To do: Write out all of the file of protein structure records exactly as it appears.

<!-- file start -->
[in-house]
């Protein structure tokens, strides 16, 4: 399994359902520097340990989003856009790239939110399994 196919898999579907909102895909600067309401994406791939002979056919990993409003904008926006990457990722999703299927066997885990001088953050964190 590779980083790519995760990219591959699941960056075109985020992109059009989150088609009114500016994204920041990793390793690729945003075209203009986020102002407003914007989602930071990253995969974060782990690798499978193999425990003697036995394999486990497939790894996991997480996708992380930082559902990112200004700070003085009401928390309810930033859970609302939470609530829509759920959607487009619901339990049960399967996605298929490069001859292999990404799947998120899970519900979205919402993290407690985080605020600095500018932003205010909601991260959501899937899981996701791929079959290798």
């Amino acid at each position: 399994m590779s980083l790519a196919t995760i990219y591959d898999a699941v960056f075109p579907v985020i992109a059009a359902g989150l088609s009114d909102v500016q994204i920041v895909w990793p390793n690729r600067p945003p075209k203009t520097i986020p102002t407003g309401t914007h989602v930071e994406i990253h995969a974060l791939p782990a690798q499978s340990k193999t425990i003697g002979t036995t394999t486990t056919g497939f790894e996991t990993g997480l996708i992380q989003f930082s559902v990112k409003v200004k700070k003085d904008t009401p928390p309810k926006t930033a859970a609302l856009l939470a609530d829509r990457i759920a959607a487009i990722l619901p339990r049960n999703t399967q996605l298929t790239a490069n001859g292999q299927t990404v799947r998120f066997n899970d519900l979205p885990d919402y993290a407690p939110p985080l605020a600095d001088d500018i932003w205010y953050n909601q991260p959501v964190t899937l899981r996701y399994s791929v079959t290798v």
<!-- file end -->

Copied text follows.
[in-house]
């Protein structure tokens, strides 16, 4: 399994359902520097340990989003856009790239939110399994 196919898999579907909102895909600067309401994406791939002979056919990993409003904008926006990457990722999703299927066997885990001088953050964190 590779980083790519995760990219591959699941960056075109985020992109059009989150088609009114500016994204920041990793390793690729945003075209203009986020102002407003914007989602930071990253995969974060782990690798499978193999425990003697036995394999486990497939790894996991997480996708992380930082559902990112200004700070003085009401928390309810930033859970609302939470609530829509759920959607487009619901339990049960399967996605298929490069001859292999990404799947998120899970519900979205919402993290407690985080605020600095500018932003205010909601991260959501899937899981996701791929079959290798």
């Amino acid at each position: 399994m590779s980083l790519a196919t995760i990219y591959d898999a699941v960056f075109p579907v985020i992109a059009a359902g989150l088609s009114d909102v500016q994204i920041v895909w990793p390793n690729r600067p945003p075209k203009t520097i986020p102002t407003g309401t914007h989602v930071e994406i990253h995969a974060l791939p782990a690798q499978s340990k193999t425990i003697g002979t036995t394999t486990t056919g497939f790894e996991t990993g997480l996708i992380q989003f930082s559902v990112k409003v200004k700070k003085d904008t009401p928390p309810k926006t930033a859970a609302l856009l939470a609530d829509r990457i759920a959607a487009i990722l619901p339990r049960n999703t399967q996605l298929t790239a490069n001859g292999q299927t990404v799947r998120f066997n899970d519900l979205p885990d919402y993290a407690p939110p985080l605020a600095d001088d500018i932003w205010y953050n909601q991260p959501v964190t899937l899981r996701y399994s791929v079959t290798v």